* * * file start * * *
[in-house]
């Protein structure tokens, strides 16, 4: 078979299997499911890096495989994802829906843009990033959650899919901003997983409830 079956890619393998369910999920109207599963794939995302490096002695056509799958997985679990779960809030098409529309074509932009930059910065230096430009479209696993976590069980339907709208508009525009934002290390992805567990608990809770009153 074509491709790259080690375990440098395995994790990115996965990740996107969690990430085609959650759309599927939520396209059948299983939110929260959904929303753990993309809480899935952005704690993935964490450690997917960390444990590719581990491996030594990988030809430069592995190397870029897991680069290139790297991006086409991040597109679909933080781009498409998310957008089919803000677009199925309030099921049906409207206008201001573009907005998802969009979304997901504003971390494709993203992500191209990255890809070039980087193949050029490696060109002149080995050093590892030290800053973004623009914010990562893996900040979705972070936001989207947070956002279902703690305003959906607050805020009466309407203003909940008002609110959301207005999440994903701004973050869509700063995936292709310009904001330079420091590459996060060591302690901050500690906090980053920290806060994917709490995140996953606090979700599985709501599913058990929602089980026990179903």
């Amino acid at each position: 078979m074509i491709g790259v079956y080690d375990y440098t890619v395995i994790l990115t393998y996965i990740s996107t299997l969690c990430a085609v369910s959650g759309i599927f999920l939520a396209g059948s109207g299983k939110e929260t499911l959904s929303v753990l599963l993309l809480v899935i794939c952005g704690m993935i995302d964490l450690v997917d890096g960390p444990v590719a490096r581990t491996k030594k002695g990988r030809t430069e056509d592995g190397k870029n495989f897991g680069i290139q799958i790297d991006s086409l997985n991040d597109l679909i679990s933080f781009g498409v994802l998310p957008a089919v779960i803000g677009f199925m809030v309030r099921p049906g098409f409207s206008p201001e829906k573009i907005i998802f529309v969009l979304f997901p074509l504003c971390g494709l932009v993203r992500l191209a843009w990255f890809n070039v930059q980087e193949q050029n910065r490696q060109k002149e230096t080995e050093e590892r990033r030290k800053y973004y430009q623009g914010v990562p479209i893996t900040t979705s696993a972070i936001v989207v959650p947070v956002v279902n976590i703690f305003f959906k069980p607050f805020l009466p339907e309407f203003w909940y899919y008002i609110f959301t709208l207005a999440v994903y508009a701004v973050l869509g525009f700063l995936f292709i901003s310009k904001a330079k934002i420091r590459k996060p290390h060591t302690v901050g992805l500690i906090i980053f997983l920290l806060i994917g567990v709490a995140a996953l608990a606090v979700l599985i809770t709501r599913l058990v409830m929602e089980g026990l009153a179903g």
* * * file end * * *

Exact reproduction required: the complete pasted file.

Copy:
[in-house]
């Protein structure tokens, strides 16, 4: 078979299997499911890096495989994802829906843009990033959650899919901003997983409830 079956890619393998369910999920109207599963794939995302490096002695056509799958997985679990779960809030098409529309074509932009930059910065230096430009479209696993976590069980339907709208508009525009934002290390992805567990608990809770009153 074509491709790259080690375990440098395995994790990115996965990740996107969690990430085609959650759309599927939520396209059948299983939110929260959904929303753990993309809480899935952005704690993935964490450690997917960390444990590719581990491996030594990988030809430069592995190397870029897991680069290139790297991006086409991040597109679909933080781009498409998310957008089919803000677009199925309030099921049906409207206008201001573009907005998802969009979304997901504003971390494709993203992500191209990255890809070039980087193949050029490696060109002149080995050093590892030290800053973004623009914010990562893996900040979705972070936001989207947070956002279902703690305003959906607050805020009466309407203003909940008002609110959301207005999440994903701004973050869509700063995936292709310009904001330079420091590459996060060591302690901050500690906090980053920290806060994917709490995140996953606090979700599985709501599913058990929602089980026990179903």
């Amino acid at each position: 078979m074509i491709g790259v079956y080690d375990y440098t890619v395995i994790l990115t393998y996965i990740s996107t299997l969690c990430a085609v369910s959650g759309i599927f999920l939520a396209g059948s109207g299983k939110e929260t499911l959904s929303v753990l599963l993309l809480v899935i794939c952005g704690m993935i995302d964490l450690v997917d890096g960390p444990v590719a490096r581990t491996k030594k002695g990988r030809t430069e056509d592995g190397k870029n495989f897991g680069i290139q799958i790297d991006s086409l997985n991040d597109l679909i679990s933080f781009g498409v994802l998310p957008a089919v779960i803000g677009f199925m809030v309030r099921p049906g098409f409207s206008p201001e829906k573009i907005i998802f529309v969009l979304f997901p074509l504003c971390g494709l932009v993203r992500l191209a843009w990255f890809n070039v930059q980087e193949q050029n910065r490696q060109k002149e230096t080995e050093e590892r990033r030290k800053y973004y430009q623009g914010v990562p479209i893996t900040t979705s696993a972070i936001v989207v959650p947070v956002v279902n976590i703690f305003f959906k069980p607050f805020l009466p339907e309407f203003w909940y899919y008002i609110f959301t709208l207005a999440v994903y508009a701004v973050l869509g525009f700063l995936f292709i901003s310009k904001a330079k934002i420091r590459k996060p290390h060591t302690v901050g992805l500690i906090i980053f997983l920290l806060i994917g567990v709490a995140a996953l608990a606090v979700l599985i809770t709501r599913l058990v409830m929602e089980g026990l009153a179903g």